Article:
When you have a child with special needs, whether it be medical or developmental, you are very familiar with signing those lengthy privacy practice information sheets. At some point we don’t even bother reading them because we know that once you have a child with special needs, nothing is ever private. Every professional has an opinion. Still, the ultimate decision is up to you.
I was always very conscious of being polite to every doctor that my daughter has ever seen. From very long hospital stays with rotating residents and attendings to a gastroenterologist, pulmonologist, cardiologist, endocrinologist, neurologist, ENT, radiologist, psychologist and on and on, I had to listen to the recommendations from all of these doctors regarding the care of my daughter. This can be very overwhelming for anyone.
I can recall one time about six months ago, when Eliana was admitted to the hospital because she needed IV fluids. At that point she did not have a central IV line since she was much younger. Putting an IV in her was very traumatic and very rarely successful.
In walks an overconfident resident who thinks that she can get an IV in Eliana’s small veins on the first try. I knew that medically she really needed to have this done and it broke my heart to have to hold her down. After Eliana spent about ten minutes screaming and thrashing around, the resident said to her, “Eliana, if you don’t cooperate with me, you might have to stay here for a month!” Had my ears deceived me? Did I really just hear this doctor threaten my daughter, who spent over a year in the hospital at one point? I felt the steam slowly rising to my ears. It was at that exact instant that I realized that I had the power to stop this doctor in her tracks.
I calmly said, “That’s it. You are done. Please don’t ever come back into this room.” I proceeded to speak to her superiors and told them that if this is how she is going to be with children who are sick, then she is in the wrong profession.
For weeks I had visions of seeing this doctor roaming the halls where I would have the opportunity to give her a real piece of my mind. I began to recall all the times a doctor had made a decision or comment that I didn’t agree with. How many times had I let Eliana suffer needlessly because of my inadequacy in dealing with doctors?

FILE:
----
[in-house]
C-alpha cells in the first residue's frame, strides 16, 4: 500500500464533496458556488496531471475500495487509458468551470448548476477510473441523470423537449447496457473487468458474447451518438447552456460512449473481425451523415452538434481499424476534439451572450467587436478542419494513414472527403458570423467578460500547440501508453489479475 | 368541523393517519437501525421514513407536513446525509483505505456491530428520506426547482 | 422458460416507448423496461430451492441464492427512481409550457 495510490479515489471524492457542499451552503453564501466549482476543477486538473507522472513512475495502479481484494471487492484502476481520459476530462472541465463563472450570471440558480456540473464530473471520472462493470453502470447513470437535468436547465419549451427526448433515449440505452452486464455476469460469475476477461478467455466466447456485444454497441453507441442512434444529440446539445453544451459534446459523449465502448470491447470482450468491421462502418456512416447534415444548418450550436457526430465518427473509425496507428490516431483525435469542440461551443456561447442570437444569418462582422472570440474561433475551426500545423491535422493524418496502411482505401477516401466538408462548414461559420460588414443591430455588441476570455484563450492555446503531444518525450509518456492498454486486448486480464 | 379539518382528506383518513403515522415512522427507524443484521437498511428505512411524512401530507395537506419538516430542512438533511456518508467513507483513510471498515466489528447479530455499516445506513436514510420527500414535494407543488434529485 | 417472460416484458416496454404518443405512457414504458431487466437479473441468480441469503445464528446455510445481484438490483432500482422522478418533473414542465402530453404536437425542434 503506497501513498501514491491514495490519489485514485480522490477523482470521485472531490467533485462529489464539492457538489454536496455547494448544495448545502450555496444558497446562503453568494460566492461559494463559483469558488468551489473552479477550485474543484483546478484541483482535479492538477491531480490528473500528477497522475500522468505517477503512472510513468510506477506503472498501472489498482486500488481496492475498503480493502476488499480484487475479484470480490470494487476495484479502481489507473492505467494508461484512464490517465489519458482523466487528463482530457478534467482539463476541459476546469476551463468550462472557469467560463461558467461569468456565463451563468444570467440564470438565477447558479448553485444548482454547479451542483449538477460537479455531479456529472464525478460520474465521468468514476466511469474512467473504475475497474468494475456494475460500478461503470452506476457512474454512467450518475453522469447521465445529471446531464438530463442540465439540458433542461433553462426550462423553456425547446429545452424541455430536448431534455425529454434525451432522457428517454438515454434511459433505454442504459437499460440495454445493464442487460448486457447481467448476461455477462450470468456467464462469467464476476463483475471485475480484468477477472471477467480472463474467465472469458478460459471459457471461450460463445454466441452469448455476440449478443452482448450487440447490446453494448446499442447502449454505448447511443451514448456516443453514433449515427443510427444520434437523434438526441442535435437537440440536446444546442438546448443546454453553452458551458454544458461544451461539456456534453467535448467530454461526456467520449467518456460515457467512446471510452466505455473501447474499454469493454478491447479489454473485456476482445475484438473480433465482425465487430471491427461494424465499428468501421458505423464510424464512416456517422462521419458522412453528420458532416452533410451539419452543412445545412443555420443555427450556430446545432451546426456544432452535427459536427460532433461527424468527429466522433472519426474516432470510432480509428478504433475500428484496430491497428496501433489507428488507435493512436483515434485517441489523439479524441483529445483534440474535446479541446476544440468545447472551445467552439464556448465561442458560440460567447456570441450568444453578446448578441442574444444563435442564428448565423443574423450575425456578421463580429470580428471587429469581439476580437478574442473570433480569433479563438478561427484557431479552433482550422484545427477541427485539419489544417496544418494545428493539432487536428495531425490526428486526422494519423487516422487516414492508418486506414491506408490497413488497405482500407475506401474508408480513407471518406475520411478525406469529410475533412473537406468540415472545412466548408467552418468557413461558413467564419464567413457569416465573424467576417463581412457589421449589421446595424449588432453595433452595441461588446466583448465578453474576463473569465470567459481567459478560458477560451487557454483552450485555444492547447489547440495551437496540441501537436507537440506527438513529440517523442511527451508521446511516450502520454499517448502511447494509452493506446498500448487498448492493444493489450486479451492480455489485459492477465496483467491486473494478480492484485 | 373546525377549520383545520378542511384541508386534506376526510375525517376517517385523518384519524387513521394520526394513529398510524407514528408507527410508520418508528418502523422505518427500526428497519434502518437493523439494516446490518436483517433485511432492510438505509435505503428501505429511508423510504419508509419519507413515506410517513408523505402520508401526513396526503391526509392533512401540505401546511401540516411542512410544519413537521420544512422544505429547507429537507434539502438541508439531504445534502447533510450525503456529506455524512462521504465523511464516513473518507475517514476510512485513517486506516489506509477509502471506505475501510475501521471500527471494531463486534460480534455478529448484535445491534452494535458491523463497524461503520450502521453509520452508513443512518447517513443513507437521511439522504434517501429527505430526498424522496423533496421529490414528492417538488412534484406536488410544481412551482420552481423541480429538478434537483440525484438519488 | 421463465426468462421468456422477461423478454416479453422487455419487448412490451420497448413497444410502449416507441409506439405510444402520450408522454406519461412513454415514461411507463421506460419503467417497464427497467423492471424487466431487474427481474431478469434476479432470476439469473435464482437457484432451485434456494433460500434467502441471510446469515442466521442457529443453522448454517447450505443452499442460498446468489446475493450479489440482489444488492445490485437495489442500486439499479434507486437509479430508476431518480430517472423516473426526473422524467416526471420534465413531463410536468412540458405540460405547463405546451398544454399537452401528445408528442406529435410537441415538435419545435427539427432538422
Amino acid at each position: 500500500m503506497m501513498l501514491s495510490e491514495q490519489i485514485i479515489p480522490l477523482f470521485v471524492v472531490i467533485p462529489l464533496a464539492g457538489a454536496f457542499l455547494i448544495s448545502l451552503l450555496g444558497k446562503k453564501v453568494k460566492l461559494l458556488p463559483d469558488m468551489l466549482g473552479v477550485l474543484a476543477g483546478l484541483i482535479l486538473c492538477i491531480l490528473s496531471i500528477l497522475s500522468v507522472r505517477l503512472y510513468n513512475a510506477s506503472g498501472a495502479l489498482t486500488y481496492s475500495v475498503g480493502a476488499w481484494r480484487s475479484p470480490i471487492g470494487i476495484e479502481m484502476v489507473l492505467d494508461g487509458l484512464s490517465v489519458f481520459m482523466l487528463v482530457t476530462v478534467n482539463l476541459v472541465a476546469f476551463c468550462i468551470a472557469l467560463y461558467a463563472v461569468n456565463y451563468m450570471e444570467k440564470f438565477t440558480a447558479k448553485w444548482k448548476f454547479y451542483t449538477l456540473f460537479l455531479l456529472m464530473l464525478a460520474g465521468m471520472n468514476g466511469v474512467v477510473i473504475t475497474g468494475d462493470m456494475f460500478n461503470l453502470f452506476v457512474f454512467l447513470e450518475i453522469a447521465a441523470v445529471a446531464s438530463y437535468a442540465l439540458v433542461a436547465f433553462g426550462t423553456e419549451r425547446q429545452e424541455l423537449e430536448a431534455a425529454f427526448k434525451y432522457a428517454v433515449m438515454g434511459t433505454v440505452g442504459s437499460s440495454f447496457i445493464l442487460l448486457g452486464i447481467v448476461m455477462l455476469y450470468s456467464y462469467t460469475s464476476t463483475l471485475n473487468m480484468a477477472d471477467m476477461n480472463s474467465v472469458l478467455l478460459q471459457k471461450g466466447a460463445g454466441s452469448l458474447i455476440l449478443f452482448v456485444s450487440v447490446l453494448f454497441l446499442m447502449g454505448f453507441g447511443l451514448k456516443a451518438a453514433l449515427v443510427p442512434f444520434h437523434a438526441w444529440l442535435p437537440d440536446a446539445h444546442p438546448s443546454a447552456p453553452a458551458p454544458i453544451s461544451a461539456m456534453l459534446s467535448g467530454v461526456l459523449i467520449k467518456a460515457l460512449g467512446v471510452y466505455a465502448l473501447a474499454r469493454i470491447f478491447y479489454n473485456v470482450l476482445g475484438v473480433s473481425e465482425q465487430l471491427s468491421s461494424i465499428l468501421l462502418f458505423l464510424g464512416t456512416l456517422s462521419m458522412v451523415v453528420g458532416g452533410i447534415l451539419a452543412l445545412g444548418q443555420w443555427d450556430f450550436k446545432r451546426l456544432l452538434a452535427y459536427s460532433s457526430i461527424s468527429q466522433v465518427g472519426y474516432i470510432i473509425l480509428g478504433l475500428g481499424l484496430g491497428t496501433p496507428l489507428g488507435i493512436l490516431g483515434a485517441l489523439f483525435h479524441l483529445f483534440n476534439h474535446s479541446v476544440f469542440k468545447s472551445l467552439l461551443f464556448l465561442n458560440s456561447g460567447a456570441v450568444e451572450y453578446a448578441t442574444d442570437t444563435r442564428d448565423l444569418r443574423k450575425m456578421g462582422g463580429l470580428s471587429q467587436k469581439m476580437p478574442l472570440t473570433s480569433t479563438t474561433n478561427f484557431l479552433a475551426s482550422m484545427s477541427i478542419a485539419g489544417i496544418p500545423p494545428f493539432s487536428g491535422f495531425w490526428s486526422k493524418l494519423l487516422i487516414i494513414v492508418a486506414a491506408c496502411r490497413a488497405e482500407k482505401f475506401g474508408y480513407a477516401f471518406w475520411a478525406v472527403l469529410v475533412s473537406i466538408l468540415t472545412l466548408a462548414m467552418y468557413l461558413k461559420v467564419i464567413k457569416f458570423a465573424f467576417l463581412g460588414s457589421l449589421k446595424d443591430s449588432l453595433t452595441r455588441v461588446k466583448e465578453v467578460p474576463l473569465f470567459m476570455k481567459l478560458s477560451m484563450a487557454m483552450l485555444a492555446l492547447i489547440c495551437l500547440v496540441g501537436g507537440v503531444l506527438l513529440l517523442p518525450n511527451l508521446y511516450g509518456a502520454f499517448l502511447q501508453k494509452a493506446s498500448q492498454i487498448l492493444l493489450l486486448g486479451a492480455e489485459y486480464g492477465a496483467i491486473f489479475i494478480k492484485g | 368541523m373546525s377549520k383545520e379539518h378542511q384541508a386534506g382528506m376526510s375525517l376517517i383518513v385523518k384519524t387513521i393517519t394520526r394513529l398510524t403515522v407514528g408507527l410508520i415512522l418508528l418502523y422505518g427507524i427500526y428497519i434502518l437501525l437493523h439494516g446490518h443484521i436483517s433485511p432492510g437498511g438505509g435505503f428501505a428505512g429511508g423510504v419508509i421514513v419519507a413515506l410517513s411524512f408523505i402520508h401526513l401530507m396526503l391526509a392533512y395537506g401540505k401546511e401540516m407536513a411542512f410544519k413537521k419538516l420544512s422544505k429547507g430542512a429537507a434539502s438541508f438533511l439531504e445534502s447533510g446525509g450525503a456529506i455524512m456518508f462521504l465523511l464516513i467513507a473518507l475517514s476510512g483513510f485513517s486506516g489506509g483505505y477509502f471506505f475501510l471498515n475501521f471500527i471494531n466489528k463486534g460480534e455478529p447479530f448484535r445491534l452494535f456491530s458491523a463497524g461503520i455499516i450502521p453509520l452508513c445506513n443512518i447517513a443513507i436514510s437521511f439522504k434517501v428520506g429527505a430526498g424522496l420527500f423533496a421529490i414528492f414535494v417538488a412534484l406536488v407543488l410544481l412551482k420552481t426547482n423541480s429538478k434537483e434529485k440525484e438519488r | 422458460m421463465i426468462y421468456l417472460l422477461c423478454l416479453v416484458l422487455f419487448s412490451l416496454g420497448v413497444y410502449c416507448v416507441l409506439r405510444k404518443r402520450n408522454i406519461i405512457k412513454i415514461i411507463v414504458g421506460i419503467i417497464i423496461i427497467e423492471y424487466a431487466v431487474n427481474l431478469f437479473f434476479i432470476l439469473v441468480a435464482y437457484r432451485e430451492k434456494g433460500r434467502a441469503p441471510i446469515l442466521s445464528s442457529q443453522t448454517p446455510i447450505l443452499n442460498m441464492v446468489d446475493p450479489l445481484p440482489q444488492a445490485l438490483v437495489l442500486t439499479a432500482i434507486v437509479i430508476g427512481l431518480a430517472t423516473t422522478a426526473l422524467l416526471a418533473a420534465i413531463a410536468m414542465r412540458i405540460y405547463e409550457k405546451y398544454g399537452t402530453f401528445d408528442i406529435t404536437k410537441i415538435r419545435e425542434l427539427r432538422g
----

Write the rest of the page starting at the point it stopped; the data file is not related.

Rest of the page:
I resolved to myself that what was done was done. But what had I learned? I learned that I am my child’s best advocate. This applies to everything from doctor visits to school conferences. I knew that I had grown when a teacher told me that she was trying to “toughen Eliana up” because she would cry when she got bumped. I replied, “I know you mean well, but Eliana needs no more toughening up. Eliana has gone through more painful medical procedures than 20 people do in a lifetime. She needs you to listen to her when she says something hurts.”
All of my children receive the same type of advocacy, whether they have extra needs or not, and I still make mistakes. Parenting is a learning process.
Here are some tips on effective ways to advocate for your child:
Be proactive and educate yourself on what his/her needs are.
Always come to appointments prepared with questions.
Know that you can question anything a professional recommends for your child.
Keep adequate records of medications, appointments and phone calls.
If your child has a diagnosis of some sort, it is not helpful to keep it secret from your child’s teachers because they spend many hours a day with your child.
If your child is on a medication that may affect behavior in school, it can only benefit your child if the teacher knows. This way, if your child begins behaving differently, the teacher can keep track and be her advocate, too.
Learn from mistakes.Heather Wasserman